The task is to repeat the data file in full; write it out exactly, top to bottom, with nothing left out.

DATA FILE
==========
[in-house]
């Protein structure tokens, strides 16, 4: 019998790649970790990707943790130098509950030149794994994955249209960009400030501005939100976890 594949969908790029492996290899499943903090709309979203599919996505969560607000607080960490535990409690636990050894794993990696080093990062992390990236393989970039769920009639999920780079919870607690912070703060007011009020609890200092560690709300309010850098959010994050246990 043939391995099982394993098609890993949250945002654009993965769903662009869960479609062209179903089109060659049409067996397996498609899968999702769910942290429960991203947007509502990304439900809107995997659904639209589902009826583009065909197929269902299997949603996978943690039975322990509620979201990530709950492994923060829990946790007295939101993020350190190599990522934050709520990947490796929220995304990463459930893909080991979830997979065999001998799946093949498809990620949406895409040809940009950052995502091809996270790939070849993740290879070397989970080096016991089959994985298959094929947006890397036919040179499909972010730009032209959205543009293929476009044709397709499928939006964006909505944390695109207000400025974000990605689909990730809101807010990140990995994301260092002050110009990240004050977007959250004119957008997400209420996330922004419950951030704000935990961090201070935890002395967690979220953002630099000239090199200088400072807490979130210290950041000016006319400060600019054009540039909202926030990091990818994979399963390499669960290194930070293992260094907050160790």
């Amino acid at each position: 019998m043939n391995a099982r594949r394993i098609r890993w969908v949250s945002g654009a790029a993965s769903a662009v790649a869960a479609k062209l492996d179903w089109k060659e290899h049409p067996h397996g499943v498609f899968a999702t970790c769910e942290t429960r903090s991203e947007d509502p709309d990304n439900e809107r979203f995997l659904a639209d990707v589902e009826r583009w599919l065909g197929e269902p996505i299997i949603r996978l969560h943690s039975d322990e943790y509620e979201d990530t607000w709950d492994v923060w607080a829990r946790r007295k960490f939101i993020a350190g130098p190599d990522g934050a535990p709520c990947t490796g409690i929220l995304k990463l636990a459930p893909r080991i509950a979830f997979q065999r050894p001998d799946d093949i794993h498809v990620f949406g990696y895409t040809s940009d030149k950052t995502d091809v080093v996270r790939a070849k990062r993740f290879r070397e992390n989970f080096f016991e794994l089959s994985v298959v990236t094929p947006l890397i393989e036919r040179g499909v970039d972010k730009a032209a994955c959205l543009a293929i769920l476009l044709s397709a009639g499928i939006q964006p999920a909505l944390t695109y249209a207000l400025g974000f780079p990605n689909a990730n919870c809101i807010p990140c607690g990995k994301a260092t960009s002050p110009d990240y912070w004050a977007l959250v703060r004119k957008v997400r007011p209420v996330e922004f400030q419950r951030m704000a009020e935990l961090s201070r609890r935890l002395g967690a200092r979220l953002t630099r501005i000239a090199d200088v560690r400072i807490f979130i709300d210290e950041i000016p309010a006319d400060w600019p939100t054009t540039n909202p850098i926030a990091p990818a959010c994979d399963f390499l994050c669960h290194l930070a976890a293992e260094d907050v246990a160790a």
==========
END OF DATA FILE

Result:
[in-house]
């Protein structure tokens, strides 16, 4: 019998790649970790990707943790130098509950030149794994994955249209960009400030501005939100976890 594949969908790029492996290899499943903090709309979203599919996505969560607000607080960490535990409690636990050894794993990696080093990062992390990236393989970039769920009639999920780079919870607690912070703060007011009020609890200092560690709300309010850098959010994050246990 043939391995099982394993098609890993949250945002654009993965769903662009869960479609062209179903089109060659049409067996397996498609899968999702769910942290429960991203947007509502990304439900809107995997659904639209589902009826583009065909197929269902299997949603996978943690039975322990509620979201990530709950492994923060829990946790007295939101993020350190190599990522934050709520990947490796929220995304990463459930893909080991979830997979065999001998799946093949498809990620949406895409040809940009950052995502091809996270790939070849993740290879070397989970080096016991089959994985298959094929947006890397036919040179499909972010730009032209959205543009293929476009044709397709499928939006964006909505944390695109207000400025974000990605689909990730809101807010990140990995994301260092002050110009990240004050977007959250004119957008997400209420996330922004419950951030704000935990961090201070935890002395967690979220953002630099000239090199200088400072807490979130210290950041000016006319400060600019054009540039909202926030990091990818994979399963390499669960290194930070293992260094907050160790």
């Amino acid at each position: 019998m043939n391995a099982r594949r394993i098609r890993w969908v949250s945002g654009a790029a993965s769903a662009v790649a869960a479609k062209l492996d179903w089109k060659e290899h049409p067996h397996g499943v498609f899968a999702t970790c769910e942290t429960r903090s991203e947007d509502p709309d990304n439900e809107r979203f995997l659904a639209d990707v589902e009826r583009w599919l065909g197929e269902p996505i299997i949603r996978l969560h943690s039975d322990e943790y509620e979201d990530t607000w709950d492994v923060w607080a829990r946790r007295k960490f939101i993020a350190g130098p190599d990522g934050a535990p709520c990947t490796g409690i929220l995304k990463l636990a459930p893909r080991i509950a979830f997979q065999r050894p001998d799946d093949i794993h498809v990620f949406g990696y895409t040809s940009d030149k950052t995502d091809v080093v996270r790939a070849k990062r993740f290879r070397e992390n989970f080096f016991e794994l089959s994985v298959v990236t094929p947006l890397i393989e036919r040179g499909v970039d972010k730009a032209a994955c959205l543009a293929i769920l476009l044709s397709a009639g499928i939006q964006p999920a909505l944390t695109y249209a207000l400025g974000f780079p990605n689909a990730n919870c809101i807010p990140c607690g990995k994301a260092t960009s002050p110009d990240y912070w004050a977007l959250v703060r004119k957008v997400r007011p209420v996330e922004f400030q419950r951030m704000a009020e935990l961090s201070r609890r935890l002395g967690a200092r979220l953002t630099r501005i000239a090199d200088v560690r400072i807490f979130i709300d210290e950041i000016p309010a006319d400060w600019p939100t054009t540039n909202p850098i926030a990091p990818a959010c994979d399963f390499l994050c669960h290194l930070a976890a293992e260094d907050v246990a160790a």